Safety measure crosses line between security, privacy

Despite good intentions, district software for monitoring student writing may do more harm than good

Shield editorial board

Sex. Drugs. Knives. Had this been written on an AISD Google Doc, it would be flagged for content by a software called Gaggle and sent to assistant principal Andy Baxa. He reads each and every flagged item and if he finds an issue, he can make a call. In some cases, he might call the student’s counselor. In extreme cases, a student’s writing could lead to a call to the Austin Police Department or Child Protective Services.

Every time a student logs into a district-issued device, they surrender their privacy to the administration. Per district policy, every paper they write and every email they send gets combed through for a certain list of words. The list includes words related to violence, drug use and other sensitive topics. Content on students’ phones can also be flagged if they plug their phone into their Chromebook. This extends AISD’s reach beyond their own devices, and into students’ personal property.

Gaggle will be a more effective tool if students feel that they can share their stories without being punished.

While the intentions behind this preventative measure are admirable when it comes to students’ mental health and campus safety, it’s not being applied fairly. While it’s unconfirmed whether Gaggle extends to students’ personal computers, it is certainly used on district-issued Chromebooks. The potential difference in the application of this disciplinary method between those who accept school-issued computers and those who opt out has classist implications. On top of that, searching through a student’s phone, their personal property, crosses the line between security and privacy.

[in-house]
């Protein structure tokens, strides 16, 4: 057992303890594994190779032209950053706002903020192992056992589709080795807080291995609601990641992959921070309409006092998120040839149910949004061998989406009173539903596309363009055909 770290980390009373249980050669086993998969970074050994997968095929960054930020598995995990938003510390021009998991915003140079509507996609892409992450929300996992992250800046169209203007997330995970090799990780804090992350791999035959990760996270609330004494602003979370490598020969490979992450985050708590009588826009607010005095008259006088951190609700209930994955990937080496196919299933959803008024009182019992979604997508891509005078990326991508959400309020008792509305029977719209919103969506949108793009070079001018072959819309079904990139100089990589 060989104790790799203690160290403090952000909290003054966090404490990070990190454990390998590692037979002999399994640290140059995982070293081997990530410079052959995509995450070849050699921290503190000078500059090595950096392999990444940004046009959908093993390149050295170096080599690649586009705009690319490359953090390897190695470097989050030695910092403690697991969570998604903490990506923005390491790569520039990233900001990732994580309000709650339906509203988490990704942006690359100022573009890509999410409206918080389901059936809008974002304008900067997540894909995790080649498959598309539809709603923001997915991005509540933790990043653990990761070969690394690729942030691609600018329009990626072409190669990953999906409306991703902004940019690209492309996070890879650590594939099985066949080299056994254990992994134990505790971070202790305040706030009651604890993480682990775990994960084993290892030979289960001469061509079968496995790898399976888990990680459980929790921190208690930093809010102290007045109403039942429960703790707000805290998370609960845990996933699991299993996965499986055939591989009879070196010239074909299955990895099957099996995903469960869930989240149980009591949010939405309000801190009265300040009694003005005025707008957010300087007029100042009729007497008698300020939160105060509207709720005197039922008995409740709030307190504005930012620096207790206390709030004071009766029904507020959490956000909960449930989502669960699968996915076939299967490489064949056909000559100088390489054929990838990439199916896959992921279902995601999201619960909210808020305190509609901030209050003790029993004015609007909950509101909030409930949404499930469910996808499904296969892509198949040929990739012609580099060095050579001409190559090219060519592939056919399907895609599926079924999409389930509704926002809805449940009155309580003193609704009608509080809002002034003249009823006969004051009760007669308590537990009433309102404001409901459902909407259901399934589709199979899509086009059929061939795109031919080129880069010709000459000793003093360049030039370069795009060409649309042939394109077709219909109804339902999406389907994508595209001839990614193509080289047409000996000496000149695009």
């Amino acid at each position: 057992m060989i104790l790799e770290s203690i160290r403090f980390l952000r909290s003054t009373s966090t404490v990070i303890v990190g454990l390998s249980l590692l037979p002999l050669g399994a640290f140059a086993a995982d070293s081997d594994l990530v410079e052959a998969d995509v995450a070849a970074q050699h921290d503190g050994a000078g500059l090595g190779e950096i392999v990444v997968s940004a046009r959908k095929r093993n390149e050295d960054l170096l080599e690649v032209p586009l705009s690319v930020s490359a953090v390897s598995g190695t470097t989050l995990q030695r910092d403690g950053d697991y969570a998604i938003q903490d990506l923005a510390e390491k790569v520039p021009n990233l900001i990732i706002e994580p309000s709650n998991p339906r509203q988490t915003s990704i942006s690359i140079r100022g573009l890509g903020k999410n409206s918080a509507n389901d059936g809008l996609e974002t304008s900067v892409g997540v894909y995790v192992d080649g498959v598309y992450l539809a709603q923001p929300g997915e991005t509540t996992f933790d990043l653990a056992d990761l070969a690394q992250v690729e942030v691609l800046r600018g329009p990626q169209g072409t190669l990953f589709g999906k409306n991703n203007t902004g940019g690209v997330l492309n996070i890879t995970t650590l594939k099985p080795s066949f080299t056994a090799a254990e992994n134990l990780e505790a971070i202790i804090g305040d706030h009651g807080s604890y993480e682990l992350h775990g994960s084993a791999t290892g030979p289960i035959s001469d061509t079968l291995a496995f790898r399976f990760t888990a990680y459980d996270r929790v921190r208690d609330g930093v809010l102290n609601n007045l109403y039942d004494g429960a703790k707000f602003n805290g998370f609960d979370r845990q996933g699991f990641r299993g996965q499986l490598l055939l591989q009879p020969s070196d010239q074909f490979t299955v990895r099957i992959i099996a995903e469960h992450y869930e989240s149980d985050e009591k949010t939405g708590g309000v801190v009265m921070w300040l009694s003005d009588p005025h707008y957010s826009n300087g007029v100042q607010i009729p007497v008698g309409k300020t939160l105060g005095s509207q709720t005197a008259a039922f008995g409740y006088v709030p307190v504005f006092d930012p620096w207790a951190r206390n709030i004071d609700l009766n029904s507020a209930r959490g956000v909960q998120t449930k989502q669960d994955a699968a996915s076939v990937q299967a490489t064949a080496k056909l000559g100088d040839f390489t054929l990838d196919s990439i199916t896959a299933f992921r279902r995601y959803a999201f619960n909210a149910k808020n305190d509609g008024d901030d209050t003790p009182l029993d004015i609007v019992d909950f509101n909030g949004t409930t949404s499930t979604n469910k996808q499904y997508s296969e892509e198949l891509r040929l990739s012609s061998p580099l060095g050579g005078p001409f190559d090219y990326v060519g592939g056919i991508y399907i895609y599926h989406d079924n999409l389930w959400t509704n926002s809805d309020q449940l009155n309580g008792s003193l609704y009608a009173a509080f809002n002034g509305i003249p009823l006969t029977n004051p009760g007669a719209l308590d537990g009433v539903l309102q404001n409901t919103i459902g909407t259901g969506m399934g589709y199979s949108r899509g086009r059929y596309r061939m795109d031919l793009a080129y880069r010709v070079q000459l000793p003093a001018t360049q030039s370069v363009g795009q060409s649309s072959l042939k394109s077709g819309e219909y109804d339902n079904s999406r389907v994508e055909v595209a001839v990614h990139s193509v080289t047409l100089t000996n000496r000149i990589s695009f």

Students working on AISD services are subjected to having their work read by a disciplinary figure instead of someone more experienced with mental health issues, like a counselor who knows that student and their story. The fact that the flagged documents are going to Baxa first is concerning in and of itself. Rather than focusing on mental health support, in practice, Gaggle takes on more of a disciplinary nature. As opposed to getting the professional help they need, students may instead be in fear of punitive action and not reach out or get help at all.

We also must consider that while this is a district-wide software implementation, we may be one of the only schools with enough transparency for Gaggle to be public knowledge. Principal Griffith’s effort to make teachers aware of Gaggle is commendable; however, it still seems many students are unaware that their work is being vetted to this extent. More transparency is necessary when it comes to the level to which students are surrendering their privacy.

If one of the the main intentions behind Gaggle is truly mental health support, then it should work for that function in practice and not just in theory. Counselors should be the ones reading flagged work, looking only for present threats to the student and not for ways to incriminate them. Gaggle will be a more effective tool if students feel that they can share their stories without being punished. If the classroom is a safe space where students feel free to express themselves, the possibility will greatly increase that an at-risk student gets the support they need.